• Citizen Banned says:

          By making them ‘essential’ Government will be practically guaranteeing their jobs – but they are obviously too stupid to realize.

        • MAKE MY DAY says:

          What you got in mind??? Riots – Arson – General mayhem??? Just what BDA needs at this point-in-time!!! You leave me almost “speechless” with your nonsensical comment!!

        • Unearthed says:

          From what I gather, Premier Cannonier doesn’t care about workers’ rights. The unions just don’t down tools just for the sake of downing tools. They are striking as an act to plead with the government for a proper resolution.

          The cannonier administration on the other hand doesn’t care about your rights as a worker nor do they care about you as a member of the public. Instead of finding resolution they use policy as a form of coercion which in my opinion shows a complete lack of leadership.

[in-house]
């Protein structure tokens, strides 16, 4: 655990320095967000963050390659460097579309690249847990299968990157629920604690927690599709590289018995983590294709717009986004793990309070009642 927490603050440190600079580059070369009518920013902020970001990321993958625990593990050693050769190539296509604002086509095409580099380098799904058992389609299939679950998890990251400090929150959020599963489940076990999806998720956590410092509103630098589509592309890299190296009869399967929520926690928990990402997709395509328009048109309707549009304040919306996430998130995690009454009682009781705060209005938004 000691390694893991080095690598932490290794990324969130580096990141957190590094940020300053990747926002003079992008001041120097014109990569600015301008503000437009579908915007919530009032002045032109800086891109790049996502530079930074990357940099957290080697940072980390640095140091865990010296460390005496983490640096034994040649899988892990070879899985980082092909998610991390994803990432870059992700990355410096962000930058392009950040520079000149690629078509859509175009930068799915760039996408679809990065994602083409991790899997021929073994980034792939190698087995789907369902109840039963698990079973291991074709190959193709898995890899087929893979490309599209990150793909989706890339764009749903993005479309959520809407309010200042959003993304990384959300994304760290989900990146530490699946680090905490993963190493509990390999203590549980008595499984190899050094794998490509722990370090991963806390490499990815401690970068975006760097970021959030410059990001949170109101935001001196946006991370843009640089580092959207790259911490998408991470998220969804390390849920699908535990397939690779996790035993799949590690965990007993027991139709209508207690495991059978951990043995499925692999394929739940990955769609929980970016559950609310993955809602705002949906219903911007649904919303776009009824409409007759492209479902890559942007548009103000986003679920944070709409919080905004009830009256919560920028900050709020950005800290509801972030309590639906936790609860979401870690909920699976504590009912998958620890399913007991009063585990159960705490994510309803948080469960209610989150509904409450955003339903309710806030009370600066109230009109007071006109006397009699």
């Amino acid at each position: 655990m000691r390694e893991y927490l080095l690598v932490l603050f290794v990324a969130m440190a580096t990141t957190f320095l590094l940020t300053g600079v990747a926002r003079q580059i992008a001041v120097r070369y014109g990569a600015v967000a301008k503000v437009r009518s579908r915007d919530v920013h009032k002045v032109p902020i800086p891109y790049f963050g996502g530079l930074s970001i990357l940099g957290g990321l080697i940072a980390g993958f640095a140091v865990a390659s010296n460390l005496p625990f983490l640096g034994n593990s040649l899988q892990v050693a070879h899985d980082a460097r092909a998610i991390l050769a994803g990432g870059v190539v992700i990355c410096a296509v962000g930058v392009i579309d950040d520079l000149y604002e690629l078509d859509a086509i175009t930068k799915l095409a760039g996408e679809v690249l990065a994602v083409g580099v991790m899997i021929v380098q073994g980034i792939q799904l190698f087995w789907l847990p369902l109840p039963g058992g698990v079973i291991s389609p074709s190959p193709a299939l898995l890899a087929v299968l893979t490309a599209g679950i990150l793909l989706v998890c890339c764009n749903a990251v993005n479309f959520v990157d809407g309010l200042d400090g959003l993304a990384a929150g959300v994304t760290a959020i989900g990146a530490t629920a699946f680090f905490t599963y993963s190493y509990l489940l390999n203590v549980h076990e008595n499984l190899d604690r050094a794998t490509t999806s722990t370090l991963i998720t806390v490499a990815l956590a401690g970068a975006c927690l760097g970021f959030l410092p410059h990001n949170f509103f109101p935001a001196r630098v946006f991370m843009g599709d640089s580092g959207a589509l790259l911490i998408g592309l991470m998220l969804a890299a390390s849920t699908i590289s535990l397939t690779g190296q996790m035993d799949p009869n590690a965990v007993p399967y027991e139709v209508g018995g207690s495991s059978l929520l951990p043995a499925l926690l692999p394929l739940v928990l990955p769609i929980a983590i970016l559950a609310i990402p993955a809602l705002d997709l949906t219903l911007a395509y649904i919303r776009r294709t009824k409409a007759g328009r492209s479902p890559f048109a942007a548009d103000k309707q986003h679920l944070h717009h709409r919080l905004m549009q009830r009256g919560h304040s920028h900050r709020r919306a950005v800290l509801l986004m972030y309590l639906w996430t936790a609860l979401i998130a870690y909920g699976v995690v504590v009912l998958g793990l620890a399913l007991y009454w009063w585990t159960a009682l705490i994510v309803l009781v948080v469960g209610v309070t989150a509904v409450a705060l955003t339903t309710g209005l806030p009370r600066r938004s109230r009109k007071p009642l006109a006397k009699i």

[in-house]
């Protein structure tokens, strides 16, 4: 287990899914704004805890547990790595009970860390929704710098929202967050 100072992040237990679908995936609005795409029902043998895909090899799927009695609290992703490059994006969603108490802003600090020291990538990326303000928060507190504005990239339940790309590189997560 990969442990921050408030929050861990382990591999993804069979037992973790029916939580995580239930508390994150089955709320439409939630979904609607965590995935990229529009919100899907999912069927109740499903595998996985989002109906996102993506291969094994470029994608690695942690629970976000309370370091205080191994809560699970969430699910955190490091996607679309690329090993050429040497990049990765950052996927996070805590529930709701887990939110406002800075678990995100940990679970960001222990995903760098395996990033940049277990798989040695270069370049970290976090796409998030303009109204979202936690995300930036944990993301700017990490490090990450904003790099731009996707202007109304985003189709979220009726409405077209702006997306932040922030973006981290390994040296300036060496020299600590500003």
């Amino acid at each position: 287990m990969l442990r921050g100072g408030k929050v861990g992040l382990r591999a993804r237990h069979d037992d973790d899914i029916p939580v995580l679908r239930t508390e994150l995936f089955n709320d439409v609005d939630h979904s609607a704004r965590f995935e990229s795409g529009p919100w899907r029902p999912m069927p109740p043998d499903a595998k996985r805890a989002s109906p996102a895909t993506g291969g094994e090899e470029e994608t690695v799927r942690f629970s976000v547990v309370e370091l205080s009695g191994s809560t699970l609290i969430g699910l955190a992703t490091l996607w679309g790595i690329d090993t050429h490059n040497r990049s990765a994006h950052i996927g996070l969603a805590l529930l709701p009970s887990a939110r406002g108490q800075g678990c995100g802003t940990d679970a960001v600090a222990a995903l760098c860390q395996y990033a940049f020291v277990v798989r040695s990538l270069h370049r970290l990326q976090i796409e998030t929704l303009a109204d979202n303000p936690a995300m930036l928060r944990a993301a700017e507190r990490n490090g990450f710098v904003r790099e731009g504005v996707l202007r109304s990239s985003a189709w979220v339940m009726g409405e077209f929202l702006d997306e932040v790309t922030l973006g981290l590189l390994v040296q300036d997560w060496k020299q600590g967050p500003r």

They are trying to put a permanent band-aid on the issues that are affecting the workplace. Making buses and ferries an essential service when they are not an essential service is unbelievable. I can’t believe Cannonier; he really is letting the public down. It’s a shame.

          • jt says:

            “The unions just don’t down tools just for the sake of downing tools.”

            I think they consistently down tools for reasons that don’t match the severity of their actions. Striking (wild cat strikes) are, more often than not, this union’s first line approach.